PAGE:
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Why It's Pointless To Try and Solve the Mystery of Jughead's Murder on 'Riverdale'

By Dustin Rowles | TV | February 13, 2020 |

By Dustin Rowles | TV | February 13, 2020 |


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In last year’s season finale of Riverdale, the series teased — in a flash-forward — the death of Jughead. The series has returned to that flash-forward a number of times this season to show Archie checking Jughead’s pulse and saying, “He’s dead,” while Betty stands over Jughead with a rock. In the flash-forwards, Betty, Veronica, and Archie have all also been arrested and questioned in the murder of Jughead.

In this week’s episode, the timeline caught up with the flash-forwards and provided some more context, but it still left a lot of gaps. It’s difficult to conjure up good theories for Jughead’s death, however, because when those of us on the Internet start to yarn wall, we start from the assumption that the writers are very good at their jobs. This sometimes proves not to be the case (True Detective season 1), but where it concerns Riverdale, there is no evidence to suggest that the writers have ever been adept at their jobs. Riverdale has always been a show that makes sh*t up as it goes along, aborts arcs whenever it feels like it (where’s Betty’s brother and Chic?), and has no problem with disconnecting from reality when it writes itself into a corner. Riverdale is primarily a vehicle to serve KJ Apa’s abs and lingering close-ups on the thighs of the female cast members. This season’s main arc may take its inspiration from A Secret History and How to Get Away with Murder, but there are no Donna Tartts among its writing staff or even a Peter Nowalk.

All of which is to say: This mysterious Riverdale arc is not designed to outsmart the viewer because Riverdale is incapable of outsmarting its viewers. In four seasons, it’s never given us any indication that it is capable of it, so there is no reason to believe “Jughead’s murder” will not involve an obvious narrative cheat. In other words: Don’t overthink it, because the writers sure as hell aren’t.

Here’s what we see in this episode after Jughead is kicked out of his secret society, accused of plagiarism, and eventually forced to quit his private prep school to prevent Bret from releasing a Bughead sex tape: Jughead grabs a switchblade, pulls on a Serpents jacket, and dons a rabbit mask before attending an Ides of March party with his prep school classmates out in the forest.

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At the party, Bret assumes he is speaking to Jughead, and we the viewer have no reason to believe otherwise. We see Jughead put on the mask before confronting Bret and after Bret suggests they go into the woods to “settle this,” we see Jughead remove the mask and put his beanie back on.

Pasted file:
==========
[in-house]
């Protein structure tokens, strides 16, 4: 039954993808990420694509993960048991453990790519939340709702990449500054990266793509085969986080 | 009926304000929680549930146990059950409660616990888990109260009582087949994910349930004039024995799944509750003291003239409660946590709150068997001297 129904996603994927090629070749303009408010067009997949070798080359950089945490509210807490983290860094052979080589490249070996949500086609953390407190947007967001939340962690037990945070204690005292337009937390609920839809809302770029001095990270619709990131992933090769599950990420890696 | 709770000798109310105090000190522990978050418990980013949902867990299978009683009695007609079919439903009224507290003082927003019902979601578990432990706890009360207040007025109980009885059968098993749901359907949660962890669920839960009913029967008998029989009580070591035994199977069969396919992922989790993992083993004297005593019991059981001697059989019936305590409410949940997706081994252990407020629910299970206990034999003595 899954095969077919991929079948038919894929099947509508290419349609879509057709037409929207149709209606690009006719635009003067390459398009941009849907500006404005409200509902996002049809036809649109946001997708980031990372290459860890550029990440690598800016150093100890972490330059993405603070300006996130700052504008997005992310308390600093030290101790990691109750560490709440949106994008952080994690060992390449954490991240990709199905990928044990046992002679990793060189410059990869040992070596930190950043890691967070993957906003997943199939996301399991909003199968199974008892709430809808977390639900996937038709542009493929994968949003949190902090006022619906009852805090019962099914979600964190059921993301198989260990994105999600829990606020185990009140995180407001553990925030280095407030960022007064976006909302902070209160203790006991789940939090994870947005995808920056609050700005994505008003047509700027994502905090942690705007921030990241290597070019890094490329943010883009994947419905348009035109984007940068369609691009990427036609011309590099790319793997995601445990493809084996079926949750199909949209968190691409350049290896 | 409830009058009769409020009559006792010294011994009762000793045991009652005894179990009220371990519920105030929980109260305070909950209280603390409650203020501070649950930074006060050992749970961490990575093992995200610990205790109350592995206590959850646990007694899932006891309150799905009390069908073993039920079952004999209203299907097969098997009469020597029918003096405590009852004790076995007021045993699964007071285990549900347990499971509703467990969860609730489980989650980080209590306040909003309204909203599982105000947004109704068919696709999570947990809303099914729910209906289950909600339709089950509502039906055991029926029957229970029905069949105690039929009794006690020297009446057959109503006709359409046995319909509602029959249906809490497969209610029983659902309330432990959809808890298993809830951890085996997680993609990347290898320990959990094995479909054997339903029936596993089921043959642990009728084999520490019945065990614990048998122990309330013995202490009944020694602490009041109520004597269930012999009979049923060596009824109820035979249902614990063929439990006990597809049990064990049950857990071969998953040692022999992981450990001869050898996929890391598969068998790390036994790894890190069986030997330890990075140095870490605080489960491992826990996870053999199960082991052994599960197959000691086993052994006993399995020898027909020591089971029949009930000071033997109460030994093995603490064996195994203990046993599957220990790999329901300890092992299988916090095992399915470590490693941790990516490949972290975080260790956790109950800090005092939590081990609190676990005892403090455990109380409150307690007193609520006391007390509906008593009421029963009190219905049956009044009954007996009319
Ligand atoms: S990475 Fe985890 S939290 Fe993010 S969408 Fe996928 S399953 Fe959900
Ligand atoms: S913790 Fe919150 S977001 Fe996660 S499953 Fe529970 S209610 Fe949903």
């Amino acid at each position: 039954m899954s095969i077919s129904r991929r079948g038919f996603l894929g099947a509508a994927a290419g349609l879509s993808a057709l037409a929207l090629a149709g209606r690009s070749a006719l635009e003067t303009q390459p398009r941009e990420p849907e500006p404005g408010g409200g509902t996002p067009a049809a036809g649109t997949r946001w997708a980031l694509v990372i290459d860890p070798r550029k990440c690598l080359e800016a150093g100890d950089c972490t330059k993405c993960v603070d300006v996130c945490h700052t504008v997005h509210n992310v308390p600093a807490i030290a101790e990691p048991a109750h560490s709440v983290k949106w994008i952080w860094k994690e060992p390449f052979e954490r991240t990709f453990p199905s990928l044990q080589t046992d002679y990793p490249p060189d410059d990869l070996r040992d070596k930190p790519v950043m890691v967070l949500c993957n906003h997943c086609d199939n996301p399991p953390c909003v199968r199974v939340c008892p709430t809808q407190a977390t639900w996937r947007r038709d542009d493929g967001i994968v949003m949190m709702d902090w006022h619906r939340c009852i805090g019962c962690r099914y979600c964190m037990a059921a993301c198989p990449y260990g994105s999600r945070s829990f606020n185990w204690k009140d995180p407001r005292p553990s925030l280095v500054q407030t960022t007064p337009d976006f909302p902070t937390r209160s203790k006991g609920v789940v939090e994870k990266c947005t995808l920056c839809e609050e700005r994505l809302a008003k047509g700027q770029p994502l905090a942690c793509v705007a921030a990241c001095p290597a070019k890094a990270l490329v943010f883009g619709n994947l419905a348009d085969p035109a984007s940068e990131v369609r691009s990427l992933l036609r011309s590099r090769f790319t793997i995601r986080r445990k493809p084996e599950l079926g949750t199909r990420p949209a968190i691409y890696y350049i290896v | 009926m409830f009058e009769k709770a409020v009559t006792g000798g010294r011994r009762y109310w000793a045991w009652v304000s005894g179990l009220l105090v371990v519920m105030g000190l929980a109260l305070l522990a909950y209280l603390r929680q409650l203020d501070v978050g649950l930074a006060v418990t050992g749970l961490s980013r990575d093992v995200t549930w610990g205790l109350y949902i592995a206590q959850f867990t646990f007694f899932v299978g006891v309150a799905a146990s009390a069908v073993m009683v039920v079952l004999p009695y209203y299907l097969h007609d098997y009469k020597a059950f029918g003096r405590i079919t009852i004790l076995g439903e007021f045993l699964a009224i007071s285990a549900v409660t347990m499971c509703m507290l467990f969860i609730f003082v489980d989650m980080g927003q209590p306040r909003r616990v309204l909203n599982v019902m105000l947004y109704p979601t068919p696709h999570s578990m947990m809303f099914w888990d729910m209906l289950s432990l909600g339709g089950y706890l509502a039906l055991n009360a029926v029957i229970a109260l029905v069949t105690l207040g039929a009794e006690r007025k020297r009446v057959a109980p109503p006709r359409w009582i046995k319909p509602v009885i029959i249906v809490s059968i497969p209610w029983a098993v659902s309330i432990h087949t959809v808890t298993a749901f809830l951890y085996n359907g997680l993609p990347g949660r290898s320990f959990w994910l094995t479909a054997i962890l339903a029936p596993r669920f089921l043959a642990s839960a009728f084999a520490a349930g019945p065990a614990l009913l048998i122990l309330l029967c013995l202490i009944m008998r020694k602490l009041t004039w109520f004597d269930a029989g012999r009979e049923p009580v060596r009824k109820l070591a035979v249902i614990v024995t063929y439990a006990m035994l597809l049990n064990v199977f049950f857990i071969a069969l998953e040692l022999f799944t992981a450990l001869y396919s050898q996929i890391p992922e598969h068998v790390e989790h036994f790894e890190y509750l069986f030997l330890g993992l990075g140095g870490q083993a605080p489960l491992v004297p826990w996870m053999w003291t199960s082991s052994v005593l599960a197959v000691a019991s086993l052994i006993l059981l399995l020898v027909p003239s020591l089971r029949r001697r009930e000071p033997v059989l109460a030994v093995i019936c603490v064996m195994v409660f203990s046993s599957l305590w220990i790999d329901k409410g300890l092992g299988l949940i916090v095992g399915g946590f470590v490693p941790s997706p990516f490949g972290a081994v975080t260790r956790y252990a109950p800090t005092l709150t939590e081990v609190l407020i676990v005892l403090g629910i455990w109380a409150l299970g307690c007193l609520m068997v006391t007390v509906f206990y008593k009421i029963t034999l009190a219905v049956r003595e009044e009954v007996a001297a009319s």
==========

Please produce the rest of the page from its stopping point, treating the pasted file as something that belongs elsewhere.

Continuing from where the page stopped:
Meanwhile, Betty conveniently slips away, while Archie and Veronica conveniently go out into the woods to have sex while Jughead is talking to Bret. After Jughead and Bret go off into the woods, Betty confronts Donna, also out in the woods, and Donna tells Betty that she knows the “magic word” that will prompt Betty to go into a fugue state “and hurt people she loves.”

Cut to: Bret, Donna and two other classmates directing Archie and Veronica back out into the woods, and Archie finding Betty — holding a rock in her hand — standing over a dead Jughead.

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OK, we can begin by working from the assumption that Jughead is still alive. After all, he is narrating this entire episode. Also, they would never kill off Jughead. Ever.

We also know that Jughead needed to write a story that was due on the Ides of March about “the perfect murder.” It’s possible that he is acting out this “perfect murder.” What would really suck, however, is if this is all some sort of dream sequence, a dramatization of the story that Jughead is writing. If that is what is going on, I will quit this f**king show (probably to the relief of everyone).

Most likely, however, this is all part of Jughead’s grand plan (before embarking on it, after all, he told Betty that he had a plan and told her to trust him). There are gaps that we haven’t seen yet. I am sure that someone switches places with Jughead while he’s wearing the bunny mask (otherwise, why have the bunny mask?). Betty probably baited Donna — the fugue state word probably doesn’t exist, but Betty fed it to Evelyn Evermore knowing that she’d feed it to Donna, because when the writers don’t have to adhere to the rules of logic, they can do whatever they want. Archie and Veronica are probably patsies here, not let in on the plan so that they can convince everyone else. Jughead probably also took some Romeo and Juliet medicine to slow his heart rate to give the illusion of death (it’s clearly a long-lasting medicine because Jughead is also seen on a coroner’s table in a flash-forward, but never put it past Riverdale to abort/ignore a plot point).

The point is: I’m sure it was all an elaborate plan designed to commit the “perfect crime,” pretend Jughead is dead, retrieve the sex tape, clear Jughead’s name, and implicate Bret/Donna in the murder of Mr. Chipping. How Riverdale arrives there doesn’t really matter, because Riverdale has no ability whatsoever to sweat the details, not when those details get in the way of KJ Apa’s pectoral muscles.

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Riverdale won’t be back for two more weeks.



Dustin is the founder and co-owner of Pajiba. You may email him here, follow him on Twitter, or listen to his weekly TV podcast, Podjiba.




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